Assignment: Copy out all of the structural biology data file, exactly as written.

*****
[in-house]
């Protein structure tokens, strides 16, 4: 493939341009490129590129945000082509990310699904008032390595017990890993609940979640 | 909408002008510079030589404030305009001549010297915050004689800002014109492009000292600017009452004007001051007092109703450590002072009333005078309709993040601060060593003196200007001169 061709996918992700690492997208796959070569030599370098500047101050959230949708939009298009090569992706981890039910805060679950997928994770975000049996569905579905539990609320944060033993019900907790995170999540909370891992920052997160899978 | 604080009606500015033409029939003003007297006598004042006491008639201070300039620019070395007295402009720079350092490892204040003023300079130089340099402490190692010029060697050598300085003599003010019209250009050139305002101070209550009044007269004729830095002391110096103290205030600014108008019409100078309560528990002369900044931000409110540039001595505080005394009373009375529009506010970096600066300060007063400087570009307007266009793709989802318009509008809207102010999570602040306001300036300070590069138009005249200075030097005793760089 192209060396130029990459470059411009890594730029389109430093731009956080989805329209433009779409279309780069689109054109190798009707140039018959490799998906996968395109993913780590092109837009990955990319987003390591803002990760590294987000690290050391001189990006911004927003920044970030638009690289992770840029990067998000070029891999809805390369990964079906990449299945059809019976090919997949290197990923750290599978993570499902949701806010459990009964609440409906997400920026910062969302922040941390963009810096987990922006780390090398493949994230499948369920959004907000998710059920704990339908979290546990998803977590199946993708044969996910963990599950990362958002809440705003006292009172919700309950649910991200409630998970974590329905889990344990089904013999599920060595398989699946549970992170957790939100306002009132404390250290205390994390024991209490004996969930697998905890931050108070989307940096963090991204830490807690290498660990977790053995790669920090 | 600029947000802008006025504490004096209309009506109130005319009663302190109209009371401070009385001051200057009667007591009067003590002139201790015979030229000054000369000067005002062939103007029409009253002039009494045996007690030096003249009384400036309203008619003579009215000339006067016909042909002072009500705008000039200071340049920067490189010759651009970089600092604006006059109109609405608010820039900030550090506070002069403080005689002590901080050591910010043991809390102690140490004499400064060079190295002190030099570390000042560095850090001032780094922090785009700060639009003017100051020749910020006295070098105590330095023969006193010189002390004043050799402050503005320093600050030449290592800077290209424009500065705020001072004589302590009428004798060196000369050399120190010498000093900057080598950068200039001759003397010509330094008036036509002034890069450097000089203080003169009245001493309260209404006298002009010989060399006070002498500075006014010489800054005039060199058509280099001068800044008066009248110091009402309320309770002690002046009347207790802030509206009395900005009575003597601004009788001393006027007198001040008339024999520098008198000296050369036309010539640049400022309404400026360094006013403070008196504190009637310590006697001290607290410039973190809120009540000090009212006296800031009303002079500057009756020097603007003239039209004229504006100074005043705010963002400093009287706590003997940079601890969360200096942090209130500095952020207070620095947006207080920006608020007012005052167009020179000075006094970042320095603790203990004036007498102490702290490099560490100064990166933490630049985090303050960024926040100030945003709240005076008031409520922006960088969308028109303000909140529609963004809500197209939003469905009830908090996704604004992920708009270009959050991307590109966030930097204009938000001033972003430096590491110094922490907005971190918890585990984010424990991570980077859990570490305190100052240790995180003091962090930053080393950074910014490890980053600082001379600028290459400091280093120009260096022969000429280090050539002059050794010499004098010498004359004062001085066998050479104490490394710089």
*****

[in-house]
């Protein structure tokens, strides 16, 4: 493939341009490129590129945000082509990310699904008032390595017990890993609940979640 | 909408002008510079030589404030305009001549010297915050004689800002014109492009000292600017009452004007001051007092109703450590002072009333005078309709993040601060060593003196200007001169 061709996918992700690492997208796959070569030599370098500047101050959230949708939009298009090569992706981890039910805060679950997928994770975000049996569905579905539990609320944060033993019900907790995170999540909370891992920052997160899978 | 604080009606500015033409029939003003007297006598004042006491008639201070300039620019070395007295402009720079350092490892204040003023300079130089340099402490190692010029060697050598300085003599003010019209250009050139305002101070209550009044007269004729830095002391110096103290205030600014108008019409100078309560528990002369900044931000409110540039001595505080005394009373009375529009506010970096600066300060007063400087570009307007266009793709989802318009509008809207102010999570602040306001300036300070590069138009005249200075030097005793760089 192209060396130029990459470059411009890594730029389109430093731009956080989805329209433009779409279309780069689109054109190798009707140039018959490799998906996968395109993913780590092109837009990955990319987003390591803002990760590294987000690290050391001189990006911004927003920044970030638009690289992770840029990067998000070029891999809805390369990964079906990449299945059809019976090919997949290197990923750290599978993570499902949701806010459990009964609440409906997400920026910062969302922040941390963009810096987990922006780390090398493949994230499948369920959004907000998710059920704990339908979290546990998803977590199946993708044969996910963990599950990362958002809440705003006292009172919700309950649910991200409630998970974590329905889990344990089904013999599920060595398989699946549970992170957790939100306002009132404390250290205390994390024991209490004996969930697998905890931050108070989307940096963090991204830490807690290498660990977790053995790669920090 | 600029947000802008006025504490004096209309009506109130005319009663302190109209009371401070009385001051200057009667007591009067003590002139201790015979030229000054000369000067005002062939103007029409009253002039009494045996007690030096003249009384400036309203008619003579009215000339006067016909042909002072009500705008000039200071340049920067490189010759651009970089600092604006006059109109609405608010820039900030550090506070002069403080005689002590901080050591910010043991809390102690140490004499400064060079190295002190030099570390000042560095850090001032780094922090785009700060639009003017100051020749910020006295070098105590330095023969006193010189002390004043050799402050503005320093600050030449290592800077290209424009500065705020001072004589302590009428004798060196000369050399120190010498000093900057080598950068200039001759003397010509330094008036036509002034890069450097000089203080003169009245001493309260209404006298002009010989060399006070002498500075006014010489800054005039060199058509280099001068800044008066009248110091009402309320309770002690002046009347207790802030509206009395900005009575003597601004009788001393006027007198001040008339024999520098008198000296050369036309010539640049400022309404400026360094006013403070008196504190009637310590006697001290607290410039973190809120009540000090009212006296800031009303002079500057009756020097603007003239039209004229504006100074005043705010963002400093009287706590003997940079601890969360200096942090209130500095952020207070620095947006207080920006608020007012005052167009020179000075006094970042320095603790203990004036007498102490702290490099560490100064990166933490630049985090303050960024926040100030945003709240005076008031409520922006960088969308028109303000909140529609963004809500197209939003469905009830908090996704604004992920708009270009959050991307590109966030930097204009938000001033972003430096590491110094922490907005971190918890585990984010424990991570980077859990570490305190100052240790995180003091962090930053080393950074910014490890980053600082001379600028290459400091280093120009260096022969000429280090050539002059050794010499004098010498004359004062001085066998050479104490490394710089």